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God Invented Economists to Make Astrologers Look Good -- So Why Do Economists Get All the Nobel Prizes?
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Monday morning update: The Bank of Sweden has now announced the 2013 prize and I have posted a separate commentary here. EF

Any day now the Bank of Sweden will announce a new Nobel economics laureate. Judging by the bank’s record, he is likely to be an aging Anglophone, Caucasian male. He is also likely to be a dangerous crank.

For many years, the great majority of recipients of the Swedish bauble have been advocates of extreme laissez-faire. As such, they have been precisely the people we have to thank for the radical financial deregulation that has blighted the lives of so many home buyers and small investors in the United States (not to mention Ireland, Spain, and elsewhere).

There have been a few exceptions, most notably Paul Krugman and Joseph Stiglitz, both of whom have an honorable record of questioning financial deregulation before the crash. For the rest, most were part of the problem – and a big part. Their influence calls to mind the old joke that God invented economists to make astrologers look good.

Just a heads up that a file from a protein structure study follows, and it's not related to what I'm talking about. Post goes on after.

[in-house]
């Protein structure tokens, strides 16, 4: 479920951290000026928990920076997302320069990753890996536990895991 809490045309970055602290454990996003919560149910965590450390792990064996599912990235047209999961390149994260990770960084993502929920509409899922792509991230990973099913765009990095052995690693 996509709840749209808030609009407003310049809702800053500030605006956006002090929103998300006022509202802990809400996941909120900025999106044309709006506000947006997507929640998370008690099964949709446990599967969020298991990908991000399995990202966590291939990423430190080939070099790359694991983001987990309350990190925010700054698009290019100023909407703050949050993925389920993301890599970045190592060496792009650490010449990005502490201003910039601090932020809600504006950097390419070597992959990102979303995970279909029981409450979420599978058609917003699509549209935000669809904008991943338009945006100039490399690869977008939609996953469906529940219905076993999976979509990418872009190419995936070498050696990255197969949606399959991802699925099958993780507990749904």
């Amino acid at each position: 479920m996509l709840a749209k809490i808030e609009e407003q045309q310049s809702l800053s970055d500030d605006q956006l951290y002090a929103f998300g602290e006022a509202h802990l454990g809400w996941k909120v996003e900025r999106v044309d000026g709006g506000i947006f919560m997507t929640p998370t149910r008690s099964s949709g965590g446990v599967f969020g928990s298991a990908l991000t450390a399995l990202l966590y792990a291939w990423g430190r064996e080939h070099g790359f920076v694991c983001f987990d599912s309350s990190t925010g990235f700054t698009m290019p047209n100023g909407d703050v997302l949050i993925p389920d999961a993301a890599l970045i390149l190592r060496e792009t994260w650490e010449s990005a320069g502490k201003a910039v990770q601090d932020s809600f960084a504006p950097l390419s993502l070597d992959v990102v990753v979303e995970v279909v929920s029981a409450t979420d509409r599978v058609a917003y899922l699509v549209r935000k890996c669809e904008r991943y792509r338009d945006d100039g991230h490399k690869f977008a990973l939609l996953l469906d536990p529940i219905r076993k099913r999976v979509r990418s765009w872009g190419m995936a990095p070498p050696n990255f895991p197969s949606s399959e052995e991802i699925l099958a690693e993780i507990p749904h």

It is not as if no one offered an unequivocal warning of trouble ahead. But remarkably few of the most prescient critics of financial “innovation” were card-carrying economists. The regulator and lawyer Brooksley Born proved particularly inspired when in 1999 she resigned in protest at Congress’s overruling of her efforts to rein in abuses in financial derivatives. (Congress was acting on Wall Street’s orders.) Meanwhile Raghuram Rajan, an Indian whose first degree was in engineering, spoke out against financial innovation in 2005 and was promptly denounced as a “Luddite” by former U.S. Treasury Secretary Larry Summers. Then there was Robert Kuttner, co-founder of The American Prospect, who got it spectacularly right in his 2007 book The Squandering of America. But even he is unlikely ever to get a congratulatory early morning phone call from Stockholm. Apart from the disability that he actually knows what he is talking about, his problem is that he has a mere master’s in economics, not a doctorate, which is the union card of the economics profession. (Lest I be accused of Monday morning quarterbacking, I should say that my own warnings about financial liberalization were issued as far back as 1999 in, among other things, my book In Praise of Hard Industries: Why Manufacturing, Not the Information Economy, Is the Key to Future Prosperity. Under the chapter heading “Finance: A Cuckoo in the Economy’s Nest,” I described the already hectic deregulation-fueled explosion in financial engineering as “positively destructive” and “the economics of the cancer cell.”)